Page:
Dr. Messina & Associates counseling and psychiatric services in southlake and flower mound
A person sitting in front of another person.

Grief and the Holidays: Tips for Coping and Healing

Table of Contents

Whether it’s been years since you’ve lost your loved one or it’s been recent, grief is something that never goes away. Holidays often trigger the loss you’ve experienced, and you can feel very alone in your grief as those around you are festively celebrating.

Nothing can take away your intense feelings of grief — you’ve lost someone you love and that pain is genuine. Our experienced Southlake and Flower Mound therapists offer some hope for you in dealing with grief this season. While we never wish to diminish your feelings, the following tips may help you cope healthily this season and develop a game plan ahead of the holidays.

Talk About Your Grief

Keeping your feelings bottled up is never a good idea no matter what. Instead, allow yourself to process your feelings by expressing them with people you feel safe around. If you are unable to share, journaling your feelings also allows you to release the emotional weight you are carrying.

Say Your Loved One’s Name

We often hear from our patients that they miss saying or hearing their loved one’s name after they’ve died. It may feel like those around you avoid mentioning their name, perhaps out of concern for causing distress or pain. Feel free to bring up your loved one’s name in conversations this holiday season by sharing your favorite memories.

Develop New Traditions

After the death of a family member or friend, we often don’t know how to deal with hosting or attending a typical family holiday event because the hole left behind by our loved ones is so apparent — especially at these traditional family affairs. Don’t feel like you have to do anything because it is expected or because “We’ve always done it this way.” Allow yourself the freedom to create new traditions as you see fit. For example, if you and your family always went to Grandma’s for Christmas, but not having your family member there is too difficult, perhaps make this the Christmas you go away on a special trip. This can end up being the best gift that you give to yourself.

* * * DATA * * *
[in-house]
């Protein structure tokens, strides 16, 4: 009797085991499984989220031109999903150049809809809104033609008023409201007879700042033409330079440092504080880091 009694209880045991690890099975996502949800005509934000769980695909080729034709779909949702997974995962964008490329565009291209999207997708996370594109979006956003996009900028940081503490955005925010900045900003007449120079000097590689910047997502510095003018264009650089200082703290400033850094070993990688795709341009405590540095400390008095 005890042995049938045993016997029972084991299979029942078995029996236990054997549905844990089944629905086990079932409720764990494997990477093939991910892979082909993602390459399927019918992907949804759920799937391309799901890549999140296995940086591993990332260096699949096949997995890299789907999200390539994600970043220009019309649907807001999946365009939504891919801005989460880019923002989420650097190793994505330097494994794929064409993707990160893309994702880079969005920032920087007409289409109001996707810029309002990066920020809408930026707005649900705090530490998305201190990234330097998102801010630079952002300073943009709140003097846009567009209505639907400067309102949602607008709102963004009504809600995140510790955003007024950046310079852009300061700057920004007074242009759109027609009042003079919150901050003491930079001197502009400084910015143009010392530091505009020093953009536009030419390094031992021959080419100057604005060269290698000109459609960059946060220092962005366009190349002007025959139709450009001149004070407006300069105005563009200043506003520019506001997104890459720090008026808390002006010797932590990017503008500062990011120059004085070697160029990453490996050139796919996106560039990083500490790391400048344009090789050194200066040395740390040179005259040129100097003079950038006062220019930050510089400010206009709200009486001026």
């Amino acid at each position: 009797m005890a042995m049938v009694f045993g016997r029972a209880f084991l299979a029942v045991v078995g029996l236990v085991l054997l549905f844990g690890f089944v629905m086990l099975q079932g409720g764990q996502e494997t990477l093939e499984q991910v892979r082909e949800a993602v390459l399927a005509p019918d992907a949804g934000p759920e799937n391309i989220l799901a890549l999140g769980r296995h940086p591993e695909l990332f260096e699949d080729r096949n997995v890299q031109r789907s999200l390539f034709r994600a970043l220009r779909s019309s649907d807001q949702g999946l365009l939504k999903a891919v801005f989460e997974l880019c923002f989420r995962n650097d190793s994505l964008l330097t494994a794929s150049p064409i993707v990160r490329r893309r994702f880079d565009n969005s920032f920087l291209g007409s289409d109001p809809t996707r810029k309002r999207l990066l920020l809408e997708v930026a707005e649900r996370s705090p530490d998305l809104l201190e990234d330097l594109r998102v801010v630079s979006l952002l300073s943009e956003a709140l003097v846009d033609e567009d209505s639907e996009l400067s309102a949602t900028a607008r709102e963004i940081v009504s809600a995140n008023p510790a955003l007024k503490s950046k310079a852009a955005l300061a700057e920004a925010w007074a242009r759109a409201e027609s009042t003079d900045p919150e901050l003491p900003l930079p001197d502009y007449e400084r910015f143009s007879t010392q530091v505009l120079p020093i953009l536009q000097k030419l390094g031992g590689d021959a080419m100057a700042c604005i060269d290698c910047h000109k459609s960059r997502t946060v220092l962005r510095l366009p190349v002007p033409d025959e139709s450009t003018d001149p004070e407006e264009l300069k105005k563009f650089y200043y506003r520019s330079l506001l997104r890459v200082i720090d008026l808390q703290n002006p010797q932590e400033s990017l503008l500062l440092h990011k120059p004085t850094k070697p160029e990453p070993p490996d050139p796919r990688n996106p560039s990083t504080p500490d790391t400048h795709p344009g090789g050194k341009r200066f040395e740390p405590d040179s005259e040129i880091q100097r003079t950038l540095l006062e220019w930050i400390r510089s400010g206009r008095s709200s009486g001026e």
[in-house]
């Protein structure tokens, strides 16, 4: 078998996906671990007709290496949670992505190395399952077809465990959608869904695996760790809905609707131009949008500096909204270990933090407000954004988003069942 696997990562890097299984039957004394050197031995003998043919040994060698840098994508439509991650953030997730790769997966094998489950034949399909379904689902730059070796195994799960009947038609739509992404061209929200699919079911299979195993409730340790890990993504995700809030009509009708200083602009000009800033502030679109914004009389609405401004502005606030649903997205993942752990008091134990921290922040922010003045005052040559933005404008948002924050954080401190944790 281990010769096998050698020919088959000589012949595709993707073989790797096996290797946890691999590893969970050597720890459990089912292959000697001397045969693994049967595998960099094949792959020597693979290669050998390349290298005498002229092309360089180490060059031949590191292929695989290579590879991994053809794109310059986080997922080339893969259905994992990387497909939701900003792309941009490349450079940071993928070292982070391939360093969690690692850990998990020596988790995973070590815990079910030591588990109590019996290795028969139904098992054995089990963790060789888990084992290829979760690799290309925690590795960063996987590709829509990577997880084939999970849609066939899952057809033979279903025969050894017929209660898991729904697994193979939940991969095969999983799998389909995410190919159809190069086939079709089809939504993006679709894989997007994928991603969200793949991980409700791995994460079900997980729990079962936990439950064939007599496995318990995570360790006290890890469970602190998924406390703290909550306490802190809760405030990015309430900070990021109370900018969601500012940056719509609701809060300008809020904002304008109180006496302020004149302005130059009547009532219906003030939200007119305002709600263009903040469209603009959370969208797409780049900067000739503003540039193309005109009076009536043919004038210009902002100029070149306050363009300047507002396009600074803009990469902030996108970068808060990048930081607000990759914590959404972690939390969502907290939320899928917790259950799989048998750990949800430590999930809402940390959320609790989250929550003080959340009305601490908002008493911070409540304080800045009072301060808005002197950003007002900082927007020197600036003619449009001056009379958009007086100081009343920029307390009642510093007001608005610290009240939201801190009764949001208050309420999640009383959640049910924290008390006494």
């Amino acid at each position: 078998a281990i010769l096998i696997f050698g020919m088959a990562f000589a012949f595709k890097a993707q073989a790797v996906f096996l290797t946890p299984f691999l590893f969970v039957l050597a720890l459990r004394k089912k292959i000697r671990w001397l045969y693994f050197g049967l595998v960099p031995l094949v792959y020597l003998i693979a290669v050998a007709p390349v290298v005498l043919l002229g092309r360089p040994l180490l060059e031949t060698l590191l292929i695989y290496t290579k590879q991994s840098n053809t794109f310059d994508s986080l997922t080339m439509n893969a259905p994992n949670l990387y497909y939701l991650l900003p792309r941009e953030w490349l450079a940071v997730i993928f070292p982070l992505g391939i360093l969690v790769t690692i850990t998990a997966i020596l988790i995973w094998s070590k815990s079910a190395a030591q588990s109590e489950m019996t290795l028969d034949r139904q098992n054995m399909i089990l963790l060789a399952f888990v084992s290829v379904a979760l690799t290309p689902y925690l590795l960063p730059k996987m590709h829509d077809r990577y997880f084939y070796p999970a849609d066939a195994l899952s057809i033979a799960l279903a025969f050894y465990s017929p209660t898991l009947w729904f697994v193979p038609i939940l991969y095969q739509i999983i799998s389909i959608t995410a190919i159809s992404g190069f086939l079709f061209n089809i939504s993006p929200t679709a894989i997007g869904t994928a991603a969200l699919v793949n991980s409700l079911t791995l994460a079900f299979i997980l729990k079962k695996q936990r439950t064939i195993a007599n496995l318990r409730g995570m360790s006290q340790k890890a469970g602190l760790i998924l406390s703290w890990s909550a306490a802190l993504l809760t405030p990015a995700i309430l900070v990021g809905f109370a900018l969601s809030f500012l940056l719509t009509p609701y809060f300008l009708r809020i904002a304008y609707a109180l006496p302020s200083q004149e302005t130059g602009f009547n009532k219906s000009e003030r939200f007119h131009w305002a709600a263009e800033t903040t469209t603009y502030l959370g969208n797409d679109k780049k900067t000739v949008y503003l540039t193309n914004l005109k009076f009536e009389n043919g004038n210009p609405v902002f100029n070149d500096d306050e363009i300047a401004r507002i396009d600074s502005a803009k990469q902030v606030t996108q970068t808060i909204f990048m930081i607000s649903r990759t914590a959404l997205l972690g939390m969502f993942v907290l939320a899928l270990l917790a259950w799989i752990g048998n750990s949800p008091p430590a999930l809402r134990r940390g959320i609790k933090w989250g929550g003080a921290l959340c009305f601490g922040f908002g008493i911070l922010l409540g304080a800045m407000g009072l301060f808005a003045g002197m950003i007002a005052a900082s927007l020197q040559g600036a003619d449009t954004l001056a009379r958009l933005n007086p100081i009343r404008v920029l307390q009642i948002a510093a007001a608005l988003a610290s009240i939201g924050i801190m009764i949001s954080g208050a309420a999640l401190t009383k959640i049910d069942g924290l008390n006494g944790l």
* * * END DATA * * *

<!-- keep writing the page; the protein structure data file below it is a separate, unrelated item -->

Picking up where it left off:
Cherish Your Memories

As the holidays near, reminisce about the good times with your family, including the one who isn’t here. Think of ways to mix old memories with new. If there was a Christmas stocking you hung up for them, pull it out and recall the happy Christmases of years past that you had with them. Here’s the new tradition: ask your other family members to write a note sharing what they loved most or a happy memory about your deceased family member. On Christmas Day, you could read all of the notes aloud or treasure them alone.

Be Kind to Yourself

Grief is a rollercoaster of emotions naturally. As you know, holidays can make it even harder. Emotions can affect you physically as well, so taking good care of yourself during this time is essential. Ensure that you maintain a healthy diet and engage in gentle exercise, such as walking, to support your mental and physical well-being during this challenging period. And get plenty of sleep! By taking care of your body, you can better cope with your grief and be the best version of yourself.